It’s Really Easy
I love low-light, long-exposure shooting. Yet, I never shot fireworks before! I did last night so I just wanted to show you how easy it is. I’ll keep this article short because I want to just give y’all a quick reference on how you can do it yourself.
What You Need
First things first. You need a camera (duh). You need a tripod. This is an absolute must. You will never get crisp fireworks shots hand-held…..forget it. Next…….well, there’s no next! In terms of gear, a camera and tripod is it.
Assuming you at least have already chosen a spot and put your camera on a tripod, it gets real simple. You just need a long shutter and a small-ish aperture.
For a DSLR (or a fully manual Point and Shoot):
- Go manual. Set your mode wheel to Manual. You camera ain’t gonna have a clue what exposure to set so you must take control.
- If you have a remote shutter release, use it. That will eliminate any camera shake. If you don’t have one, time your shutter release for when there aren’t any fireworks….preferably just before a rocket goes off. This is one reason why an exposure that allows for a long shutter speed is a good thing…..you have enough time to anticipate a rocket launch, without having to nail it perfectly.
- Set your ISO to the LOWEST setting. Light sensitivity is not an issue since you can simply adjust your shutter speed/aperture combination to dial in more or less ambient (non-fireworks) light. Low ISO = less noise so set it low.
- Set your aperture to around f/11. You want to set an exposure that will minimize ambient light, because the fireworks themselves are really bright. This is just a suggestion, BTW. You should DEFINITELY try different f/stops for different looks.
- Set you shutter to @ 8 seconds. You want a long enough shutter to capture the fireworks light trails. Again…..just a suggestion. You can get cool trails at 2 seconds…..or 1 second! Remember, both shutter speed and f/stop will influence how much ambient light informs the shot, so you really need to experiment. If you are shooting Macy’s fireworks on the Hudson River, the city light will be emitting a TON more ambient light than at the Colts Neck Fair, where I shot the photos below. So PLEASE don’t think you’re gonna dial in the numbers I suggest above and get great results. Every situation is different.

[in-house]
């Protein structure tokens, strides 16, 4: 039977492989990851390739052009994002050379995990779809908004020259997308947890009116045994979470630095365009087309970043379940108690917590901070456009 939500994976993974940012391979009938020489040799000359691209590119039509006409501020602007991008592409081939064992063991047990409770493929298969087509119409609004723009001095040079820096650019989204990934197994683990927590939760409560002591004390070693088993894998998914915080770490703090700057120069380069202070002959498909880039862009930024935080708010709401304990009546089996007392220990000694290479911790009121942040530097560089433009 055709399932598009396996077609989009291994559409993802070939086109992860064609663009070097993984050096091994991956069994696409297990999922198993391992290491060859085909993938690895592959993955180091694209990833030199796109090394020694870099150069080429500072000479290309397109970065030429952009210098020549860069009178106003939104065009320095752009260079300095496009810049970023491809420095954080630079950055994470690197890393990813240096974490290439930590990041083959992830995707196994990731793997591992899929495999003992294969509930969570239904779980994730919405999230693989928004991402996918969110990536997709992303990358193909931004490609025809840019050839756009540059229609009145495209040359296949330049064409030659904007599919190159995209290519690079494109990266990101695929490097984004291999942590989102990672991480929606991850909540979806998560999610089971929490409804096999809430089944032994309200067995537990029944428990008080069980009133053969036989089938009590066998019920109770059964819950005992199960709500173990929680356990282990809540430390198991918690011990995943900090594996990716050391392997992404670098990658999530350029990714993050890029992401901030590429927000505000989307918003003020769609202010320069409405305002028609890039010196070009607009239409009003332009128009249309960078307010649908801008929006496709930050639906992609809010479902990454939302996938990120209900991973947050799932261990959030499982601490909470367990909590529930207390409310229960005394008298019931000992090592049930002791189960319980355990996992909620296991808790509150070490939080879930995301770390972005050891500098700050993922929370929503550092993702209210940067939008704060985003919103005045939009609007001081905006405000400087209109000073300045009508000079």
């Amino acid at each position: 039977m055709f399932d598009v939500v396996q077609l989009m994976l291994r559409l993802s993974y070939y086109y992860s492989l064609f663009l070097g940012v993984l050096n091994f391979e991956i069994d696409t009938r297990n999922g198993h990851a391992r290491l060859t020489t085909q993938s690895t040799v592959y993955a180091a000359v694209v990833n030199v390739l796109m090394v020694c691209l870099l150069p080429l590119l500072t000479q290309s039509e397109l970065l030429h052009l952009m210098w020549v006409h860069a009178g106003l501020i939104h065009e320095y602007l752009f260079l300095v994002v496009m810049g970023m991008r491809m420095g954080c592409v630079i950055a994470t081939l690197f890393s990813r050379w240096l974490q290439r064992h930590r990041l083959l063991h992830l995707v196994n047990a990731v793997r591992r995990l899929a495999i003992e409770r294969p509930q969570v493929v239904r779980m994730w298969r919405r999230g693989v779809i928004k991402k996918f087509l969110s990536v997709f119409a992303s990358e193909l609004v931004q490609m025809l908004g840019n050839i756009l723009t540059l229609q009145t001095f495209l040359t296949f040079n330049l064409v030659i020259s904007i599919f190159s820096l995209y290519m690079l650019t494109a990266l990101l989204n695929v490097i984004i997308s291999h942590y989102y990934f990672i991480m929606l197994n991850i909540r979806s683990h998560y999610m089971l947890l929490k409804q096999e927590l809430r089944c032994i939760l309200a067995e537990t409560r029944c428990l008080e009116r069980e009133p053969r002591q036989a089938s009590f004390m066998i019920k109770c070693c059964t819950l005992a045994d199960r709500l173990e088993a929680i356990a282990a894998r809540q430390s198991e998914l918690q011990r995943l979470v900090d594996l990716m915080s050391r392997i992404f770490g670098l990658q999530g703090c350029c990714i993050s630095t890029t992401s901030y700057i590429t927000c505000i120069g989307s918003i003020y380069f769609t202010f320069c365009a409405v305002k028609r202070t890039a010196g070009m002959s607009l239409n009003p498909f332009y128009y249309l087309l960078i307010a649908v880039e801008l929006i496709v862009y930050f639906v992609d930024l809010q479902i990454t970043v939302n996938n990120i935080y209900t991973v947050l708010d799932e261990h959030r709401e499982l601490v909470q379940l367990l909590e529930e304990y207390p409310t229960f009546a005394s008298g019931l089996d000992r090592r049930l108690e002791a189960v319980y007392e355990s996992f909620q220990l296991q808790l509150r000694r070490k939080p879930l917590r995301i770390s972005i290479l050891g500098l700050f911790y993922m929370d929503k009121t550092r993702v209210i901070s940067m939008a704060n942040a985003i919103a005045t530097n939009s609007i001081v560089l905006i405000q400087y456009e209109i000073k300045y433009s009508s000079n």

- FOCUS? Well, this can be simple or not. If your lens has a little infinity marker in the lens barrel, turn AF (auto-focus) off and set it to the infinity mark. If not, turn on AF, set a focal plane roughly 100 feet or so away, and turn OFF AF. That should get your scene inside the DoF (depth of field).
For a Point and Shoot
- Dial in SCN, or Scene Mode. Then scroll to Fireworks. You may have the Fireworks preset available right on the Mode wheel, if you have one. Please consult your manual to find out how to select Fireworks for your specific camera.
- Er….that’s it!!!!
- Well, not really. You still have to be careful when you press the shutter.
- You still need a tripod.
(For some examples of the images you’ll get in the Fireworks preset, click HERE to see some shots my wife Lucille took with my Canon S90 in Fireworks mode.)
What You Need To Do
Anticipate the action. Simply look for a rocket trail heading skyward, and open the shutter. Check out the shot. You simply adjust your exposure to get different looks. That’s really all there is to it.
Here are a few examples. This first shot was 2 seconds at f/4.5. Notice how much ambient light there was due to the wide aperture.
Click on any image to see a larger version:
This shot below was 4 seconds at f/11. A lot less ambient!
Adding some context can create a more interesting composition. Try including the surrounding scene in the shot. In the photo below I included the parking lot I was shooting from.
This last shot below was 10 seconds at f/32. A super-small aperture gave me hardly any ambient light, so it’s mostly the light from the fireworks:
And here are a few from my wife Lucille, who was using my Canon S90 in Fireworks mode….a fully automatic setting. Hint…..she knows NOTHING about exposure:
Click on any image to see a larger version.
All in all, a pretty nifty experience. This stuff is real easy folks. Give it a shot! Hope you found this helpful. If you have any questions leave a comment!Tags: fireworks, low-light photography